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Serpents in the Garden (The Graham Saga Book 5) Kindle Edition
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"Children of Blood and Bone"
Tomi Adeyemi conjures a stunning world of dark magic and danger in her West African-inspired fantasy debut. Learn more
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In this installment, it's four years later from where we left off with book #4...A Newfound Land (The Graham Saga Book 4). Alex has completely adjusted to living in the 17th century. She's still an opinionated, stubborn spitfire, but she's grudgingly adapted to her lowly status of being a woman in a mans' world. She and Matthew are living with the fear and threat of the villainous Burley brothers who vow revenge upon Matthew for the death of their younger brother. Hardships abound for the new homesteaders in this raw new land. Working long days carving out a new life in the middle of nowhere. Criminals reduce themselves even lower by abducting free white people to sell into slavery after burning down their homesteads, and then blaming it on Indians. These same criminals abduct white children within townships...children who wander too close to ships docked at port; taking them to sell in far away lands. At the same time, Alex meets another unfortunate time traveler and makes his nightmare even more horrendous when she tries to help him...finally realizing she can do nothing.
Personally I enjoyed this installment just as much as the previous four installments. The Graham children are growing into young adults now and a few of them are finding their own way in the world. Jacob is being schooled in Providence to become a lawyer's apprentice and eventually a lawyer...but he'd rather see the world. He stows away on a ship and heads out to the high sea's, much to the shame of his parents. Daniels' future is mapped out for him by his father, Matthew, and is sent to Boston to become a Minister. Ian faces many changes in his young life....from an unhappy marriage that eventually fails, to a horrible injury that brings him untold pain. There are hints of the younger children and their possible future vocations. One may become a healer/physician...another becomes the foster son to an Indian. Throughout this installment, Indian unrest is prevalent and the untold abuses they face are historically detailed by Ms. Belfrage. There are many births and rejoicing...as well as death and grief as the Graham's continue to build their life. This author has an excellent talent of conveying the enormous love and devotion that Matthew and Alex hold for each other. A perfect knack of relaying the velocity of their devotion. By the end of this installment, Matthew has changed from being the prey of the Burley brothers, to become the aggressor to his enemies. No longer does he go about his business with a watchful eye, waiting for the Burley brothers to attack him. He becomes the hunter.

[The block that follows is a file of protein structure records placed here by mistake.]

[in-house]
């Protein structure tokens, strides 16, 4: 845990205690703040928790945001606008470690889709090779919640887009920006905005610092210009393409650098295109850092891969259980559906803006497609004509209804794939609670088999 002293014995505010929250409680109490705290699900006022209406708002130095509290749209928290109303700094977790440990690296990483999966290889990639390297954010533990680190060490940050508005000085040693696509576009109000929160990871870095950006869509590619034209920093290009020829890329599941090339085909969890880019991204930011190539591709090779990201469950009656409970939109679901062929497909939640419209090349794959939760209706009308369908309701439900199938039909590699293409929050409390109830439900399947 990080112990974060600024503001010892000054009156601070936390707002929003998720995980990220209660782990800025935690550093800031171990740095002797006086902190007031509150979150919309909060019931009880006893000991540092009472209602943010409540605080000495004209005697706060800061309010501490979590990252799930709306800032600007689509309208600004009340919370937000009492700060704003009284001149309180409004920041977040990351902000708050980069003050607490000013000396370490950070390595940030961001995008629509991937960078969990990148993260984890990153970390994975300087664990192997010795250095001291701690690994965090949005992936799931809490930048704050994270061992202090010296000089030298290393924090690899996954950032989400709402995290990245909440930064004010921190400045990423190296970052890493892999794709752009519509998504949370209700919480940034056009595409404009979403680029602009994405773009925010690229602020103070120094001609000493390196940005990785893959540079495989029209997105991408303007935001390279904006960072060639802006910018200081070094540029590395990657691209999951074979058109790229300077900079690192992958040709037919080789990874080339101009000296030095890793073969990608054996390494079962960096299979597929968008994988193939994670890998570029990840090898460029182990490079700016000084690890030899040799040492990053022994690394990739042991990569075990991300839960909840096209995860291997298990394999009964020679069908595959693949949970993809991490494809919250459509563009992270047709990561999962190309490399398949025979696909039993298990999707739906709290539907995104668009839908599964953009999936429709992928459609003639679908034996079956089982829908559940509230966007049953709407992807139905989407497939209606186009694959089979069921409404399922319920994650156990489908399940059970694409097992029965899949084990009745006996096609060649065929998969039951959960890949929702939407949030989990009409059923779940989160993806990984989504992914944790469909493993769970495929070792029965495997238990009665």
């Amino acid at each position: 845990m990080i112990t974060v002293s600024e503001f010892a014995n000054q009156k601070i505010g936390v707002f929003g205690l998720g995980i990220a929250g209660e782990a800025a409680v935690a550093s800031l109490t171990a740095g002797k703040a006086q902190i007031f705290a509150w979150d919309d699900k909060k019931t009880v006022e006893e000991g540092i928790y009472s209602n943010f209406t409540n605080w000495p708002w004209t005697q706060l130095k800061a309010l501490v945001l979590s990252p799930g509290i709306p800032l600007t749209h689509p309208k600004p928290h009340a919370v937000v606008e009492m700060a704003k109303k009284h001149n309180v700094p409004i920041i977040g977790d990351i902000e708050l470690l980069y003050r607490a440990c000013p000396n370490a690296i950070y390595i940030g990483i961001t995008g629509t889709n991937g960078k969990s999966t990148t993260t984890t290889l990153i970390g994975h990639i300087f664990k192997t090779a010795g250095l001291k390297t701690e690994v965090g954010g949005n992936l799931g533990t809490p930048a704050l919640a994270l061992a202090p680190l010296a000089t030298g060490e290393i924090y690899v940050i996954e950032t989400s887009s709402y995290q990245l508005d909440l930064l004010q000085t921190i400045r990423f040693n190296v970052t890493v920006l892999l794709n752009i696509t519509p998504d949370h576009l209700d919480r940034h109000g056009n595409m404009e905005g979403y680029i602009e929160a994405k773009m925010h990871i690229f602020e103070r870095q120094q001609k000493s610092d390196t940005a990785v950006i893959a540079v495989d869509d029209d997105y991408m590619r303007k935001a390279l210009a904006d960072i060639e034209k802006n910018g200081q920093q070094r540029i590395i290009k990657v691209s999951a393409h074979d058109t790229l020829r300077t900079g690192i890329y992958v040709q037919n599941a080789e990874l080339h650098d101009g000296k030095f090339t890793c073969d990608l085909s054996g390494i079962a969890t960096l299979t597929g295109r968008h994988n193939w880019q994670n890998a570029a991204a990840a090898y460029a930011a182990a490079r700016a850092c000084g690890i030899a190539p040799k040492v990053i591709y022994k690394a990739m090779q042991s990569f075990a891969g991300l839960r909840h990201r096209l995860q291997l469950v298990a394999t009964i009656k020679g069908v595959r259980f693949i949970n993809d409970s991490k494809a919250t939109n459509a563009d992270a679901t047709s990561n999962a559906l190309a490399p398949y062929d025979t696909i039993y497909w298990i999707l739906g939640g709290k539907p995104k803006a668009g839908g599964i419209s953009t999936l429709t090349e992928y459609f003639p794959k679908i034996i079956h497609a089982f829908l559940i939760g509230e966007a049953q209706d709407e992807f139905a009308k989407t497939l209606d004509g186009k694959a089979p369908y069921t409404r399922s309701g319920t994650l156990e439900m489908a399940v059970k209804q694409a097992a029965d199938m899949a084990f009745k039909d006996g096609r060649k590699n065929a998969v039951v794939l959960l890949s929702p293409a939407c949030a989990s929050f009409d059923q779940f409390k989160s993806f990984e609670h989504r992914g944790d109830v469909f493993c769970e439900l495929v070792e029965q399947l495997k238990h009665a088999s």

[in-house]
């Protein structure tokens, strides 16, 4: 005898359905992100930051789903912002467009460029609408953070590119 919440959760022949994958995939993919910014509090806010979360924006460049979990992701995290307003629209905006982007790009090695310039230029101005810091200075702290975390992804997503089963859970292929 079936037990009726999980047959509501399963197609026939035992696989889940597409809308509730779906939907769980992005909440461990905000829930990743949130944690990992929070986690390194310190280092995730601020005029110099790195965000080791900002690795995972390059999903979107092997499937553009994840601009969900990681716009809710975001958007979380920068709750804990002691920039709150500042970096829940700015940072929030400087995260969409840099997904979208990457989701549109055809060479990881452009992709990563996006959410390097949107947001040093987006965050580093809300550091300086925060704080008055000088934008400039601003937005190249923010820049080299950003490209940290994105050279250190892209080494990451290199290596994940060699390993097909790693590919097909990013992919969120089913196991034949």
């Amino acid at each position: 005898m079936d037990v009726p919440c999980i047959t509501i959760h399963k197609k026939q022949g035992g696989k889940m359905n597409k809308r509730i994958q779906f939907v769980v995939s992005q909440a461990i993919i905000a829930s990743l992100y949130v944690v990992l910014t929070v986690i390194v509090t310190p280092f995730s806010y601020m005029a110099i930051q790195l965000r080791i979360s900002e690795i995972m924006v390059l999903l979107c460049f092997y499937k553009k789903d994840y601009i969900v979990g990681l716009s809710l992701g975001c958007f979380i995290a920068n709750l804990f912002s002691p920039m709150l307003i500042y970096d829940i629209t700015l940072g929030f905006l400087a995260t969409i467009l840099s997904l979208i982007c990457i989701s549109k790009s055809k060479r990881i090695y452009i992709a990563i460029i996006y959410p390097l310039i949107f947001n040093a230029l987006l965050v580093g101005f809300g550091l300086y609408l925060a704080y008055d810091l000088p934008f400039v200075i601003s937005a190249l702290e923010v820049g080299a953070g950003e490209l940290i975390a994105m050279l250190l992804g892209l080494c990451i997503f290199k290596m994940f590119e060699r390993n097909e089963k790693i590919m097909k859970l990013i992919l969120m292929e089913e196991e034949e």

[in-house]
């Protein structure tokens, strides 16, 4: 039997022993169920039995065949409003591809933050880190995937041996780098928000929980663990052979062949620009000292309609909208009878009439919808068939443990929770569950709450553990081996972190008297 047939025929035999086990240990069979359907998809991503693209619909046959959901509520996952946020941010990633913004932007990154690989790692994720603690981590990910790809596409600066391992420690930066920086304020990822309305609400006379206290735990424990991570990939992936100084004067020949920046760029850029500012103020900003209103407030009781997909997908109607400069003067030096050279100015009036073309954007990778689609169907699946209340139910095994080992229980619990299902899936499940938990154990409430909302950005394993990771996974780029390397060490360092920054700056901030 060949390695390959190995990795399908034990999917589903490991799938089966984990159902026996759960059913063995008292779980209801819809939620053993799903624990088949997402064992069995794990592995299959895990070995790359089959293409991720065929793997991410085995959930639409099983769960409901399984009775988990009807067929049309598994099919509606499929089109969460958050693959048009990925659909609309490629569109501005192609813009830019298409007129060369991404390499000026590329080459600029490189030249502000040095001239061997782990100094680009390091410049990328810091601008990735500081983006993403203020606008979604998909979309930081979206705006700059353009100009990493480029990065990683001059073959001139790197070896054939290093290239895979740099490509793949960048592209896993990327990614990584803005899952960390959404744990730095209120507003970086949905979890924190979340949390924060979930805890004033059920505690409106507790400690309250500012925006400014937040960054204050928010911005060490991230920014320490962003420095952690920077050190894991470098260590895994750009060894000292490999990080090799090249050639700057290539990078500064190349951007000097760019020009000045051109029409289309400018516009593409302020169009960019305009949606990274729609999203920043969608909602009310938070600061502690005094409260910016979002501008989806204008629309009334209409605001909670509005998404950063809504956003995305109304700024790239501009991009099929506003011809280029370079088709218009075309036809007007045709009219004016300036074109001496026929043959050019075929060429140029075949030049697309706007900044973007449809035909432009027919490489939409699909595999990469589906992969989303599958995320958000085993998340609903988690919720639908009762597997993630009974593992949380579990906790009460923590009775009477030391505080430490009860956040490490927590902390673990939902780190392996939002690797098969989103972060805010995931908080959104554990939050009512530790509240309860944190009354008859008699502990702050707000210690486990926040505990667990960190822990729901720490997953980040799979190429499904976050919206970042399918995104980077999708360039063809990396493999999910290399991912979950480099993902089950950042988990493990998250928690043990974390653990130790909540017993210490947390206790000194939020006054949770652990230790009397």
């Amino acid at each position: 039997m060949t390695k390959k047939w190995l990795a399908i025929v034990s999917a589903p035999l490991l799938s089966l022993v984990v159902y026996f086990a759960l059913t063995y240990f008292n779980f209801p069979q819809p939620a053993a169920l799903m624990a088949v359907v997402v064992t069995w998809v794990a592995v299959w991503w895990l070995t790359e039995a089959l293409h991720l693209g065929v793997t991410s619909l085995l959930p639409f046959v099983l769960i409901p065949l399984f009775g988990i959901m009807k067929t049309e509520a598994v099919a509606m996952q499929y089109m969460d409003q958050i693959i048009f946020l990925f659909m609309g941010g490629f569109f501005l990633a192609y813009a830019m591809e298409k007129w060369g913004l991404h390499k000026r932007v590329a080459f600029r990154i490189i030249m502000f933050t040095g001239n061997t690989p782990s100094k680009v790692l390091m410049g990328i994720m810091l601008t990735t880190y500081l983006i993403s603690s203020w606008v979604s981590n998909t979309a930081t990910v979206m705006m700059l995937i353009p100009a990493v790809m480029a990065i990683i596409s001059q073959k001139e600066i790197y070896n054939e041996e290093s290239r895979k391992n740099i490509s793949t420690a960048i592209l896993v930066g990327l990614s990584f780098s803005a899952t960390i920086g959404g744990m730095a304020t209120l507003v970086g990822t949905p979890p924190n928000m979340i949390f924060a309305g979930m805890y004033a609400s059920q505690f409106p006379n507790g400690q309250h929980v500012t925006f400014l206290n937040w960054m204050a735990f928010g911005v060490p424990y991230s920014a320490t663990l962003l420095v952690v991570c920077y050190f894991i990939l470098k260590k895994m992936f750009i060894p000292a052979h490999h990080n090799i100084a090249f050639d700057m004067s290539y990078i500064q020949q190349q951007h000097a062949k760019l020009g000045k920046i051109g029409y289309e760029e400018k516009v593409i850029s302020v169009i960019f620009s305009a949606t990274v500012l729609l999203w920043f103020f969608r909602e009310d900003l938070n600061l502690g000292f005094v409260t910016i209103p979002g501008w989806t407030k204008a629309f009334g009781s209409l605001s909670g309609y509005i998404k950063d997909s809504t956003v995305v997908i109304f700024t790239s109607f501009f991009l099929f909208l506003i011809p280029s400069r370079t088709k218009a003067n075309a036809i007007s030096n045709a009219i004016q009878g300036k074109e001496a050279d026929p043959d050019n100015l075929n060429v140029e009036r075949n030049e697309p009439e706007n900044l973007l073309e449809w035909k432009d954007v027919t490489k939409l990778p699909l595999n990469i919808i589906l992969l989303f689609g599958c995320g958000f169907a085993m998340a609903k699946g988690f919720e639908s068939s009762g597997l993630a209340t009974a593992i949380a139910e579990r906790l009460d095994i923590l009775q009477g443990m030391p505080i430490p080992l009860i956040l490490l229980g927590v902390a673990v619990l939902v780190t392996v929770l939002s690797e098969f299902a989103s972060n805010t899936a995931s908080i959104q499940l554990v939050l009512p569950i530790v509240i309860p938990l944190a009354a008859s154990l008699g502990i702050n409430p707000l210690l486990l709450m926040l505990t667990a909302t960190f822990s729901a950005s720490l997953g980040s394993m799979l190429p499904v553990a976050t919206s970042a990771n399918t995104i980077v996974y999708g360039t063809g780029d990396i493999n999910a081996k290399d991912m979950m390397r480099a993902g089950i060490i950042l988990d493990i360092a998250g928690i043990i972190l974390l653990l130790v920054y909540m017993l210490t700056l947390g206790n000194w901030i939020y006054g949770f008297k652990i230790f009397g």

How incredible are the emotions summoned by the force of these books. The feelings that they stir sometimes blind-sides me. Ms. Belfrage successfully spins such a compelling, emotional story of homesteaders, family, tribes, nations, customs, spirit, traditions and children. All the struggles of a new world. If you are looking for a saga of epic proportions; of historical facts intertwined with romance and fictitious characters (and a few historical correct characters as well..)..then begin at the beginning... (although Ms. Belfrage adeptly brings us up-to-date with each installment....this fifth installment could probably stand alone).